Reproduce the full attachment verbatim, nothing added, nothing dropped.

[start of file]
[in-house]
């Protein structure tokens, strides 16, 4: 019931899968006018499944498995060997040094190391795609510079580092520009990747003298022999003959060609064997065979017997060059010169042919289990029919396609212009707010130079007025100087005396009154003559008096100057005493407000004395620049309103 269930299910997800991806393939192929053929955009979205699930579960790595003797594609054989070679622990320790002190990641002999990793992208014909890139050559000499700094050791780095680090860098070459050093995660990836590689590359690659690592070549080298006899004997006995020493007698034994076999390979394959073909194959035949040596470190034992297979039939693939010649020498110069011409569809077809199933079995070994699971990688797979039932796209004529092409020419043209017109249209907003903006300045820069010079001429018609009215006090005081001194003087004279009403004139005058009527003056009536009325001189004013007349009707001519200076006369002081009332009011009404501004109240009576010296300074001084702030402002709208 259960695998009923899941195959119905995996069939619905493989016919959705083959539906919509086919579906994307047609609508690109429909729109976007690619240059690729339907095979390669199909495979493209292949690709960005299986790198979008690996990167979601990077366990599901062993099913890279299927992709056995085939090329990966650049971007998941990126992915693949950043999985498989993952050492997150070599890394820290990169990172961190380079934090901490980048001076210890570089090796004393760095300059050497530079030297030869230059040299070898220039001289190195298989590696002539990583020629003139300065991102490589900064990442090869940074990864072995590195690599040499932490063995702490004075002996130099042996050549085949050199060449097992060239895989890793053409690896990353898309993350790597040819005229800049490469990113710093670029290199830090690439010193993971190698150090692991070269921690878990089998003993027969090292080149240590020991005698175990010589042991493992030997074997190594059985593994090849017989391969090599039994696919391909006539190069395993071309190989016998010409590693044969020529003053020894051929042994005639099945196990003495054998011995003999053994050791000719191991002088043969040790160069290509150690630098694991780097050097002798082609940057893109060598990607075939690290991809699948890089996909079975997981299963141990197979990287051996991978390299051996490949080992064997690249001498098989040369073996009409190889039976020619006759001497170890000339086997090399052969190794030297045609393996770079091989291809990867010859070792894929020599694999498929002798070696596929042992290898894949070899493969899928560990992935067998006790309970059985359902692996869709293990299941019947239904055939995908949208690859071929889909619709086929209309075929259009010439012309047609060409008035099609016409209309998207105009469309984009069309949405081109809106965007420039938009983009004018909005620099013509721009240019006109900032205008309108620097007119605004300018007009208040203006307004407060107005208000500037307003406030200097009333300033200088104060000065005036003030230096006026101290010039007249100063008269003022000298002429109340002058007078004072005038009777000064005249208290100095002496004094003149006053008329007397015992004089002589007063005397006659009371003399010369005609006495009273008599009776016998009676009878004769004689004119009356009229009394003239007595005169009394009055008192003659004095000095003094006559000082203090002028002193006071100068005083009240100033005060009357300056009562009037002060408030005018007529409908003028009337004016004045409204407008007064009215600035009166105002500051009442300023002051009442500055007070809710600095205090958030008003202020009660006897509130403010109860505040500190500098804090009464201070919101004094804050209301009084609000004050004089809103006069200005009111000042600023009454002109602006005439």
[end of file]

[in-house]
């Protein structure tokens, strides 16, 4: 019931899968006018499944498995060997040094190391795609510079580092520009990747003298022999003959060609064997065979017997060059010169042919289990029919396609212009707010130079007025100087005396009154003559008096100057005493407000004395620049309103 269930299910997800991806393939192929053929955009979205699930579960790595003797594609054989070679622990320790002190990641002999990793992208014909890139050559000499700094050791780095680090860098070459050093995660990836590689590359690659690592070549080298006899004997006995020493007698034994076999390979394959073909194959035949040596470190034992297979039939693939010649020498110069011409569809077809199933079995070994699971990688797979039932796209004529092409020419043209017109249209907003903006300045820069010079001429018609009215006090005081001194003087004279009403004139005058009527003056009536009325001189004013007349009707001519200076006369002081009332009011009404501004109240009576010296300074001084702030402002709208 259960695998009923899941195959119905995996069939619905493989016919959705083959539906919509086919579906994307047609609508690109429909729109976007690619240059690729339907095979390669199909495979493209292949690709960005299986790198979008690996990167979601990077366990599901062993099913890279299927992709056995085939090329990966650049971007998941990126992915693949950043999985498989993952050492997150070599890394820290990169990172961190380079934090901490980048001076210890570089090796004393760095300059050497530079030297030869230059040299070898220039001289190195298989590696002539990583020629003139300065991102490589900064990442090869940074990864072995590195690599040499932490063995702490004075002996130099042996050549085949050199060449097992060239895989890793053409690896990353898309993350790597040819005229800049490469990113710093670029290199830090690439010193993971190698150090692991070269921690878990089998003993027969090292080149240590020991005698175990010589042991493992030997074997190594059985593994090849017989391969090599039994696919391909006539190069395993071309190989016998010409590693044969020529003053020894051929042994005639099945196990003495054998011995003999053994050791000719191991002088043969040790160069290509150690630098694991780097050097002798082609940057893109060598990607075939690290991809699948890089996909079975997981299963141990197979990287051996991978390299051996490949080992064997690249001498098989040369073996009409190889039976020619006759001497170890000339086997090399052969190794030297045609393996770079091989291809990867010859070792894929020599694999498929002798070696596929042992290898894949070899493969899928560990992935067998006790309970059985359902692996869709293990299941019947239904055939995908949208690859071929889909619709086929209309075929259009010439012309047609060409008035099609016409209309998207105009469309984009069309949405081109809106965007420039938009983009004018909005620099013509721009240019006109900032205008309108620097007119605004300018007009208040203006307004407060107005208000500037307003406030200097009333300033200088104060000065005036003030230096006026101290010039007249100063008269003022000298002429109340002058007078004072005038009777000064005249208290100095002496004094003149006053008329007397015992004089002589007063005397006659009371003399010369005609006495009273008599009776016998009676009878004769004689004119009356009229009394003239007595005169009394009055008192003659004095000095003094006559000082203090002028002193006071100068005083009240100033005060009357300056009562009037002060408030005018007529409908003028009337004016004045409204407008007064009215600035009166105002500051009442300023002051009442500055007070809710600095205090958030008003202020009660006897509130403010109860505040500190500098804090009464201070919101004094804050209301009084609000004050004089809103006069200005009111000042600023009454002109602006005439």